Racial and Geographic Differences in Awareness, Treatment, and Control of Hypertension: The REasons for Geographic And Racial Differences in Stroke Study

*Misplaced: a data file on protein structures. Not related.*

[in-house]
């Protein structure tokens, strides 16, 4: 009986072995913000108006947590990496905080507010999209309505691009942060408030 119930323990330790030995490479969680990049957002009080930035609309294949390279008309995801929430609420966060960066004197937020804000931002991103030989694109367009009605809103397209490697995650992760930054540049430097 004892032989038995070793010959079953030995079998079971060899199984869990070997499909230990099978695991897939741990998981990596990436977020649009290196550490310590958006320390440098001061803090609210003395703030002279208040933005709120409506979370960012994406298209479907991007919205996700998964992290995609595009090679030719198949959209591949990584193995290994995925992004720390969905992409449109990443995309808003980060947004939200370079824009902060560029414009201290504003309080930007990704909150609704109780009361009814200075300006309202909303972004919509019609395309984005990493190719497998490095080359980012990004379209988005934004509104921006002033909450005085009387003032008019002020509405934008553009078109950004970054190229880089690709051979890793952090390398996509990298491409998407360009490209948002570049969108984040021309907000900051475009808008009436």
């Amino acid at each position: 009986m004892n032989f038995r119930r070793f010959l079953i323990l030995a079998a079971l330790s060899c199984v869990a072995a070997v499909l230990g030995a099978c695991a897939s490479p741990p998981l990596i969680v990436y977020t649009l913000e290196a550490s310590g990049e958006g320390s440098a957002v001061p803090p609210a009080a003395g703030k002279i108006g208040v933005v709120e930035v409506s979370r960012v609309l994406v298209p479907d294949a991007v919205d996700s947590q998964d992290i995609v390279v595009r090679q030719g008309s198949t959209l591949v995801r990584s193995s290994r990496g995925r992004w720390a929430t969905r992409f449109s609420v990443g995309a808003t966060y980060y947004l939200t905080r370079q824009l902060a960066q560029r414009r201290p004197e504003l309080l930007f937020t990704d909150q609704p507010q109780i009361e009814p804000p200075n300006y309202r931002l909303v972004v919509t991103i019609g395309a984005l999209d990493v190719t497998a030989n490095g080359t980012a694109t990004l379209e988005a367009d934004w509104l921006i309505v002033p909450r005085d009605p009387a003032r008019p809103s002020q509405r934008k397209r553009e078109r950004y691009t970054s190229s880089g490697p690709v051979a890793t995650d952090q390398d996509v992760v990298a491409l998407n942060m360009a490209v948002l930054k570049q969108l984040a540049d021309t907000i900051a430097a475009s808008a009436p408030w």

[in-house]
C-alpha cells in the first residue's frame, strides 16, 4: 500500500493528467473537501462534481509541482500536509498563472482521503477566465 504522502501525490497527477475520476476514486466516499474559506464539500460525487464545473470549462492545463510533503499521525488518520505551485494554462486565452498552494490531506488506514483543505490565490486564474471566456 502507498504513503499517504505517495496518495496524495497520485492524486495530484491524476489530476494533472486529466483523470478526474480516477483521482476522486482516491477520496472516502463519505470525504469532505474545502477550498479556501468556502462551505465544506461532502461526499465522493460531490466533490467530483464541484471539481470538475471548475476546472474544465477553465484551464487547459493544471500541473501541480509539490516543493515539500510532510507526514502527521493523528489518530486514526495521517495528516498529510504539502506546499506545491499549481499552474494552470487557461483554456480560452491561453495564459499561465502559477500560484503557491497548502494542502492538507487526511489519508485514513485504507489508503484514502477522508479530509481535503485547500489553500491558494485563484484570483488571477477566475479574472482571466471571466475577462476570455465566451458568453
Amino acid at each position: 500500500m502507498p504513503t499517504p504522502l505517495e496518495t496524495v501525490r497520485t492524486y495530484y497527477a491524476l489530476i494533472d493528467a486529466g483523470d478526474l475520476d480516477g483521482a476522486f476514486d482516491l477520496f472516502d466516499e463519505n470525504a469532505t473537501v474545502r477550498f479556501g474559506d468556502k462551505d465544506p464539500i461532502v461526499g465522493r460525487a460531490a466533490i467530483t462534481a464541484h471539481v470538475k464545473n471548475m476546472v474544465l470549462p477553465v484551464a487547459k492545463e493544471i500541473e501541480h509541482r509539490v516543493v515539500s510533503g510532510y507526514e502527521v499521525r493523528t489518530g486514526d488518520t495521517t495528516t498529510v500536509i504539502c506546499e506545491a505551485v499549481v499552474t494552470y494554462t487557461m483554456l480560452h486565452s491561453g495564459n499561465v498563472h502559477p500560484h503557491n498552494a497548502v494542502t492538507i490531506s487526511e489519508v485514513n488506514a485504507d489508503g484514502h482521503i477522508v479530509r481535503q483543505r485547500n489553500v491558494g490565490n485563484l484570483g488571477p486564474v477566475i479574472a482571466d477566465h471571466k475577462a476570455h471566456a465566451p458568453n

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Background and Purpose—Stroke mortality is higher in the “Stroke Belt” and among blacks in the United States. Because hypertension is the leading risk factor for stroke, hypertension management (raising awareness, increasing treatment, and improving control) may reduce these disparities.Methods—Hypertension awareness, treatment, and control were measured in the REasons for Geographic And Racial Differences in Stroke study, a national population-based cohort of black and white participants >45 years of age. At the time of this report, 11 701 had been enrolled. Racial differences and geographic differences (between the Stroke Belt and other regions of the United States) were described.Results—Black participants were more aware than whites of their hypertension (odds ratio [OR], 1.31; 95% CI, 1.07 to 1.59) and more likely to be on treatment if aware of their diagnosis (OR, 1.69; 95% CI, 1.40 to 2.05), but among those treated for hypertension, they were less likely than whites to have their blood pressure controlled (OR, 0.73; 95% CI, 0.64 to 0.83). There was no evidence of a difference between the Stroke Belt and other regions in awareness of hypertension (OR, 0.95; 95% CI, 0.79 to 1.14), but there was a trend for better treatment (OR, 1.15; 95% CI, 0.97 to 1.37) and control (OR, 1.11; 95% CI, 0.98 to 1.30) in the Stroke Belt region.Conclusions—These findings suggest that interventions to improve blood pressure control among blacks are promising to reduce the racial disparity in stroke mortality. The lack of substantial geographic differences in hypertension awareness and the trend toward better treatment and control in the Stroke Belt suggest that differences in hypertension management may not be a major contributor to the geographic disparity in stroke mortality.

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